arolina Wählby is my PhD supervisor in Uppsala University and she has been the most amazing guide and tutor I have met. She has devoted her precious time to guide me and many more in the past and currently to become integral and honest researchers and she’s in the forefront of life sciences, she is helping the world understand the mechanisms of disease right in the RNA the smallest unit of us. She has the most impressive curriculum! She’s a member of the Royal Academy of Sciences in Sweden, and is a professor of many courses, has been awarded numerous grants and has seen many a PhD student start and then spread their wings and fly. She’s a member of so many comittees and groups that take important decisions. I can’t possibly name them all, that is why she has her own website and media. Not only Carolina works super hard in academia, she a wife and a mother of 3 and a scout mom. I honestly do not know how she manages. She’s my hero.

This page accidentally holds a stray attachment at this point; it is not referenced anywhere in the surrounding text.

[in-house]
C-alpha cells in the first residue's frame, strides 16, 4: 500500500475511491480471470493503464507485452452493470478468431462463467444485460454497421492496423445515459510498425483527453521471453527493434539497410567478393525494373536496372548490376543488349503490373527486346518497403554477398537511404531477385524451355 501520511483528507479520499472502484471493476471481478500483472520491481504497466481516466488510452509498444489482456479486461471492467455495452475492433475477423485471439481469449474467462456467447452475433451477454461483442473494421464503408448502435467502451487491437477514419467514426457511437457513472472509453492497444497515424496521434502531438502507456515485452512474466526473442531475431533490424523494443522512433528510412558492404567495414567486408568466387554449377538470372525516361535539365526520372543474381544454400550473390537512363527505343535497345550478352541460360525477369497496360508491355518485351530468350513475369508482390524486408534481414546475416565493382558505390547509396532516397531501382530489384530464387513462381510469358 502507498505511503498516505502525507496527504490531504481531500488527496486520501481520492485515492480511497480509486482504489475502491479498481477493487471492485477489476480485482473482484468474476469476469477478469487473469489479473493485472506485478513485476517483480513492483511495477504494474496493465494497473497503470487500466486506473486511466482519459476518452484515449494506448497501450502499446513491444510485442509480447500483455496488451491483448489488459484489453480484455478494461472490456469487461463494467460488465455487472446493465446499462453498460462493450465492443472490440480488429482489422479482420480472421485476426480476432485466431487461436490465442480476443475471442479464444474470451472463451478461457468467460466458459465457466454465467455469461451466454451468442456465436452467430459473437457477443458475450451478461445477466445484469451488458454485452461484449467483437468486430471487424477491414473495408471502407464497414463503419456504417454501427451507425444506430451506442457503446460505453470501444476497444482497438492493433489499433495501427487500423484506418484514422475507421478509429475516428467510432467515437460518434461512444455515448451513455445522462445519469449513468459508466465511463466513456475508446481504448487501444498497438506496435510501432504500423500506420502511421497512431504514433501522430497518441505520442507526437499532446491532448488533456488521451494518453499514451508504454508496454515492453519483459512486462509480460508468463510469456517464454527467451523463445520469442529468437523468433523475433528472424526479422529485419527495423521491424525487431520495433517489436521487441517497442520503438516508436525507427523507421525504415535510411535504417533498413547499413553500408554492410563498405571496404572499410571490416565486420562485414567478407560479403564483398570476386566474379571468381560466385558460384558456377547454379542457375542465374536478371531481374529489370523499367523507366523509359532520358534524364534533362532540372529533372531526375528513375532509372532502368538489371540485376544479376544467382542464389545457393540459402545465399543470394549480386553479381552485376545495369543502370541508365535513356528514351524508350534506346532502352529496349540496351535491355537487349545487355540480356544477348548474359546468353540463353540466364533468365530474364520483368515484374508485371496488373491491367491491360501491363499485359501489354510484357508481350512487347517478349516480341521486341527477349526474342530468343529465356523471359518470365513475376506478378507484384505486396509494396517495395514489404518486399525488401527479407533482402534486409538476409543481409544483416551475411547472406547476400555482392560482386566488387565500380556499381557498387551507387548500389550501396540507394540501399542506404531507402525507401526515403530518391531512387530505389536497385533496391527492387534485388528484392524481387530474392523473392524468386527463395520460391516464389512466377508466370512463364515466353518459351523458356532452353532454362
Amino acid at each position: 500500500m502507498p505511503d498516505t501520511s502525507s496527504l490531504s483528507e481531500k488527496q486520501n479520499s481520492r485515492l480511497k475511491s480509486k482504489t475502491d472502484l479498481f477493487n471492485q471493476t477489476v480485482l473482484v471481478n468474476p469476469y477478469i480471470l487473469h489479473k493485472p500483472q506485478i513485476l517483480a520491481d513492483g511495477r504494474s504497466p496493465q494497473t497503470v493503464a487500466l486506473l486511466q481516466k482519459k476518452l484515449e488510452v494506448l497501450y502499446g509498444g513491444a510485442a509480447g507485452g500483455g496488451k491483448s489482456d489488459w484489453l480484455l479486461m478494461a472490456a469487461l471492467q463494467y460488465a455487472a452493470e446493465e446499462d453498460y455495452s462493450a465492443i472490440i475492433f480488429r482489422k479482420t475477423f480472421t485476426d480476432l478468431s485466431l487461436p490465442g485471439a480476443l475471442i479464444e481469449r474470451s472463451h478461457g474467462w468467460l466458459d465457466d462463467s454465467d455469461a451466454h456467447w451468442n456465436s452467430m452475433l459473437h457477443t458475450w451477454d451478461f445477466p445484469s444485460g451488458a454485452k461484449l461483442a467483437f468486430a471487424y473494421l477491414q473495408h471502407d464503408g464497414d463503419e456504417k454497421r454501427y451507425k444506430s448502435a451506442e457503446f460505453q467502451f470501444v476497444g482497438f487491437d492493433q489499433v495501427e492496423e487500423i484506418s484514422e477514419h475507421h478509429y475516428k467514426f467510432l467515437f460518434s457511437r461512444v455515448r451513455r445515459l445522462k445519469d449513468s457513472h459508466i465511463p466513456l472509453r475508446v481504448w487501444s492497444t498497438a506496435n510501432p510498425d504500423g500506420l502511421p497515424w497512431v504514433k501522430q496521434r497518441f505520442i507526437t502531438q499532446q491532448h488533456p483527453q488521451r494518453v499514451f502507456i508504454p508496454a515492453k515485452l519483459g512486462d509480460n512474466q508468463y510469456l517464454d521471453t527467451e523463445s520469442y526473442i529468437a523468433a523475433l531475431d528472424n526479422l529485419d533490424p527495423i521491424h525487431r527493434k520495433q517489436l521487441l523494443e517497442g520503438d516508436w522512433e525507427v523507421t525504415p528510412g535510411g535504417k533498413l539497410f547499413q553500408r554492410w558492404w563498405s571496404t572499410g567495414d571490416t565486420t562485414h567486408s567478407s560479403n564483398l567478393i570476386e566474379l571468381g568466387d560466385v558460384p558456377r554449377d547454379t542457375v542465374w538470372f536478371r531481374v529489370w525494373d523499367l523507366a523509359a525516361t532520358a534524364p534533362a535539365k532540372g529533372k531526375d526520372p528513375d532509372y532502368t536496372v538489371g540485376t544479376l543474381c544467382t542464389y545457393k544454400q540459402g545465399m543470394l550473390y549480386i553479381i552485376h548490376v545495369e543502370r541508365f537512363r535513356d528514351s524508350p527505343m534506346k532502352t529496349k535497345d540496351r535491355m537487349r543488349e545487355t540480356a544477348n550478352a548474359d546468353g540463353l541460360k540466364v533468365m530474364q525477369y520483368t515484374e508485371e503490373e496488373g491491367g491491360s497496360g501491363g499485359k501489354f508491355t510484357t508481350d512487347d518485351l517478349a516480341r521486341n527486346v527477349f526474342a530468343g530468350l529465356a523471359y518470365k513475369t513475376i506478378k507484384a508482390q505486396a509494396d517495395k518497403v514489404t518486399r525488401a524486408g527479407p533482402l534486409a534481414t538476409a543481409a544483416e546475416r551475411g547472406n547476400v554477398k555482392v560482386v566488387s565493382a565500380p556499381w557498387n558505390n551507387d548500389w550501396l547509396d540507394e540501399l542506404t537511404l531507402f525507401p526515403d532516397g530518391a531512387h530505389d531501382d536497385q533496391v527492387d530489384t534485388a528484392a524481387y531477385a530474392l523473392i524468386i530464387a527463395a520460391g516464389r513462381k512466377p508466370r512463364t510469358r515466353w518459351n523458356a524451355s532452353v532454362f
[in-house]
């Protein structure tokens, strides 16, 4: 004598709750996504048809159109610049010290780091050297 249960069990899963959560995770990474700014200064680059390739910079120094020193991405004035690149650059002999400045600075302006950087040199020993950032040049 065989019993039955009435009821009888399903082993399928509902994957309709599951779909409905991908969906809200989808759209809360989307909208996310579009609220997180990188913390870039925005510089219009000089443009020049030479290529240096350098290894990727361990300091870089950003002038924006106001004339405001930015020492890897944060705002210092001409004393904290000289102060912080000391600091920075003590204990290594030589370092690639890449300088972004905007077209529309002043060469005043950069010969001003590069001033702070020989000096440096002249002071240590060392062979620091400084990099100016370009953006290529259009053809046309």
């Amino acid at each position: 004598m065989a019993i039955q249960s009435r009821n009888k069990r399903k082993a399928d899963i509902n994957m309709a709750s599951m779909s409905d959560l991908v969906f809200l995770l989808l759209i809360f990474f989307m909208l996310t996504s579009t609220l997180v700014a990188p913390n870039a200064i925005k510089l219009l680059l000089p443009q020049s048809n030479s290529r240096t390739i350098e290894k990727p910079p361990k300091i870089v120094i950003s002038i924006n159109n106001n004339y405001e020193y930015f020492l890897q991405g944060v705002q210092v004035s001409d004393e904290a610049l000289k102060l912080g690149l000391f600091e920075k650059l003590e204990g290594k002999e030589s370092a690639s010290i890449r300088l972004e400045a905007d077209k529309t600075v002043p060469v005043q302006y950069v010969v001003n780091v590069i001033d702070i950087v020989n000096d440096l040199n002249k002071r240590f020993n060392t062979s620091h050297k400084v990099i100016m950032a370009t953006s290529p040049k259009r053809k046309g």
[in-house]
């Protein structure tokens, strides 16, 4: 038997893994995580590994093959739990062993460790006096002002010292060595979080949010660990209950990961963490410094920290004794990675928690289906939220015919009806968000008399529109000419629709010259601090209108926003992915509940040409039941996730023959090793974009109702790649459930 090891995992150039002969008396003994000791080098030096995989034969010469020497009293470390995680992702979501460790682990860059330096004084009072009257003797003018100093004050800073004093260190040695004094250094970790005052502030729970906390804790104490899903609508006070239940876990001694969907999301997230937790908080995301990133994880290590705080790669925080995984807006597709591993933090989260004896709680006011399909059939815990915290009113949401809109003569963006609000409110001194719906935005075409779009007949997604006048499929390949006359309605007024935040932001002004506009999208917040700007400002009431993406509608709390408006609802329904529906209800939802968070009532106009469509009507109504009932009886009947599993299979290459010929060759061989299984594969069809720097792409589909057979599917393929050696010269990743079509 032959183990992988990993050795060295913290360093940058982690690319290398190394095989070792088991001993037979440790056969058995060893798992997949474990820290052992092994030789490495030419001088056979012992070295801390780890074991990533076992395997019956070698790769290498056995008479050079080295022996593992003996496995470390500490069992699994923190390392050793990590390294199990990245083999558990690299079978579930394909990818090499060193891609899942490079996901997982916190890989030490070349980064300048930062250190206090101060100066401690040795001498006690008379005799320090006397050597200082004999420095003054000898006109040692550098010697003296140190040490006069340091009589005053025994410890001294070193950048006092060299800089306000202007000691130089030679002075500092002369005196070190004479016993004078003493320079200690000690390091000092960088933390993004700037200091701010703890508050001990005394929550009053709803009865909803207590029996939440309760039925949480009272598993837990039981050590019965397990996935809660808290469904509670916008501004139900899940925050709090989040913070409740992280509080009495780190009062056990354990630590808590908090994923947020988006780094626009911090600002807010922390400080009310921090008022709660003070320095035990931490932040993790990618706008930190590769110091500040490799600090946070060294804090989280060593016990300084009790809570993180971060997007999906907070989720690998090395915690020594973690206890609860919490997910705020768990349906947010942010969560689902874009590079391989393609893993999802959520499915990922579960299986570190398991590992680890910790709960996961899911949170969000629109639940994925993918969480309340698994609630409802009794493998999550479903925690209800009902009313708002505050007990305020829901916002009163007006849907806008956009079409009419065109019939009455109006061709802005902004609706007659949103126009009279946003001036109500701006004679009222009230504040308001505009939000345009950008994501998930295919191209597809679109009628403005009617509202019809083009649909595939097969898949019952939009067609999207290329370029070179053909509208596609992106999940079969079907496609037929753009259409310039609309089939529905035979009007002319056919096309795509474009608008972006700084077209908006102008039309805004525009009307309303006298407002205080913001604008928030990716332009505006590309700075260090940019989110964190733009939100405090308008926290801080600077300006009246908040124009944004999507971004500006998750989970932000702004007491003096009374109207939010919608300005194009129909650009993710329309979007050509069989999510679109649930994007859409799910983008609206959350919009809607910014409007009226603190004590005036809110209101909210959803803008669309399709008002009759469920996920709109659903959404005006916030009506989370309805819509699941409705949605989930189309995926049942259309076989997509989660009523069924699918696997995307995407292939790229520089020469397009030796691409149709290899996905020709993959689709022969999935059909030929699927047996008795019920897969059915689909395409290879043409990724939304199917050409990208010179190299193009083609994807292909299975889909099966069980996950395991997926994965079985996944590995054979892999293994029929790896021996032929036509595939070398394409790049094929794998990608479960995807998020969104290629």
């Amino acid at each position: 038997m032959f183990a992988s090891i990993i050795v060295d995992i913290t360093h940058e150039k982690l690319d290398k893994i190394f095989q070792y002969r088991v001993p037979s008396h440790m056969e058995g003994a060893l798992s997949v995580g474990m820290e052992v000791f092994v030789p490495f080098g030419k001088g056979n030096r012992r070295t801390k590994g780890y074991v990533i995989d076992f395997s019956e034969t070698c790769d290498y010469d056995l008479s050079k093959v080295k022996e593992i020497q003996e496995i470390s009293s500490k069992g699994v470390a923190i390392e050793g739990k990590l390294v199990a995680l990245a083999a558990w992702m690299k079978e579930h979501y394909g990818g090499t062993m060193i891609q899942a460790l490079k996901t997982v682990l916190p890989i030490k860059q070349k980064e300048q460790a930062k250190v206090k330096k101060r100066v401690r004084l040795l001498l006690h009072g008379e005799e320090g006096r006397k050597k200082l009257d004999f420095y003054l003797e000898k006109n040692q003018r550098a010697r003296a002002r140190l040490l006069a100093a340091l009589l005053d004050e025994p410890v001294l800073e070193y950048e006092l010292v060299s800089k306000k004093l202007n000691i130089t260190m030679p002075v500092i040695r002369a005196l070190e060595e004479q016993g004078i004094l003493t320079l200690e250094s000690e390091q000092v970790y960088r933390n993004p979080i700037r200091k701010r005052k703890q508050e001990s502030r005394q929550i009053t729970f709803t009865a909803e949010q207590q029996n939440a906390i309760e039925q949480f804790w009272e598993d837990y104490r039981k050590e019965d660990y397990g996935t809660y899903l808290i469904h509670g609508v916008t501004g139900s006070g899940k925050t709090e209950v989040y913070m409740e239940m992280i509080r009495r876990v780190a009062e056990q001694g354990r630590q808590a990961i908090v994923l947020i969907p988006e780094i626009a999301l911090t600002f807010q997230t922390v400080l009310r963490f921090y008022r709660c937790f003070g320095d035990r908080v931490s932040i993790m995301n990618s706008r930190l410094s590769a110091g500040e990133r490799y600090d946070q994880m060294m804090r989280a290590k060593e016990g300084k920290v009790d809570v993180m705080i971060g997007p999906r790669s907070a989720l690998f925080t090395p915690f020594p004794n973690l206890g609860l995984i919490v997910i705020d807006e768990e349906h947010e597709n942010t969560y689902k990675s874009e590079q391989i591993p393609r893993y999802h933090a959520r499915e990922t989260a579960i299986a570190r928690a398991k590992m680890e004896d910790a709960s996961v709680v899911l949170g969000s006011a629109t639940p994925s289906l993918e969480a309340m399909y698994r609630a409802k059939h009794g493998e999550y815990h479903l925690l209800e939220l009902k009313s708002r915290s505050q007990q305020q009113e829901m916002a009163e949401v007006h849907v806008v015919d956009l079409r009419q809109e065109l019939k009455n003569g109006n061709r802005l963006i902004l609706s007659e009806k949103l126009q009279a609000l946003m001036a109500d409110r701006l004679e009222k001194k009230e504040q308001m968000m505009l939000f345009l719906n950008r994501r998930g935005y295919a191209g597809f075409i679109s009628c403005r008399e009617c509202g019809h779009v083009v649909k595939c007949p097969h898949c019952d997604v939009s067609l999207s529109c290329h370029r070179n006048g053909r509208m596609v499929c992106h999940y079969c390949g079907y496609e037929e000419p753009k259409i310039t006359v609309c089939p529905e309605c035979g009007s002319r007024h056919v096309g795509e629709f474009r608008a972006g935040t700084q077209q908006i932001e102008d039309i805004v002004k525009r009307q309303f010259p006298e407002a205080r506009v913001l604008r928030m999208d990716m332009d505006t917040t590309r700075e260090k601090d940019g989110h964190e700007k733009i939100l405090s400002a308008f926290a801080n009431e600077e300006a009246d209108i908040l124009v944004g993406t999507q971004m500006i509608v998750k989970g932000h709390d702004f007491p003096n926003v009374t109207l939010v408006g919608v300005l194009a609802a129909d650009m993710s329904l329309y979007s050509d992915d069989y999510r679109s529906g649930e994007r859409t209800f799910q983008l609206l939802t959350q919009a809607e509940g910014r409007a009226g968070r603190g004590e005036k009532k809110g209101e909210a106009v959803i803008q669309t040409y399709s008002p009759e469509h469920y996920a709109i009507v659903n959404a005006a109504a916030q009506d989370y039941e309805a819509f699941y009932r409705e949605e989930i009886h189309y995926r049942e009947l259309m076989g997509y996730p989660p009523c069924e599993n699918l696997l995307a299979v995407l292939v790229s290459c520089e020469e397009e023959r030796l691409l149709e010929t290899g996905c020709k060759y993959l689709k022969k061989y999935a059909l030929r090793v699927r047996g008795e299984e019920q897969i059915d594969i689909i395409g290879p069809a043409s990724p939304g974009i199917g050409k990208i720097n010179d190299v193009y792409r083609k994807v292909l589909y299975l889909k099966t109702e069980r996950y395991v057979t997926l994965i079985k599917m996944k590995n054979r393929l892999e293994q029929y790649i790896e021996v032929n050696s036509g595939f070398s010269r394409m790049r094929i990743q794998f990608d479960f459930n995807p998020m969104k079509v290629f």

arcela Hernadez is my master supervisor. She gave me the chance to go to France and study in Lyon, where she herself did her master and went through very tough times. She’s a professor in image analysis in Andes University in Colombia and she’s a leader not only in computer science but also a champion of equal opportunities. Thanks to her I was able to fulfill my dreams and she keeps working and has worked very hard so that other women and other students also have better opportunities. She’s a marvelous example of work/life balance and I think I could never do what she does, and in Colombia on top of all, where there is a really long way to go to improve women’s inclusion in all fields and decisions.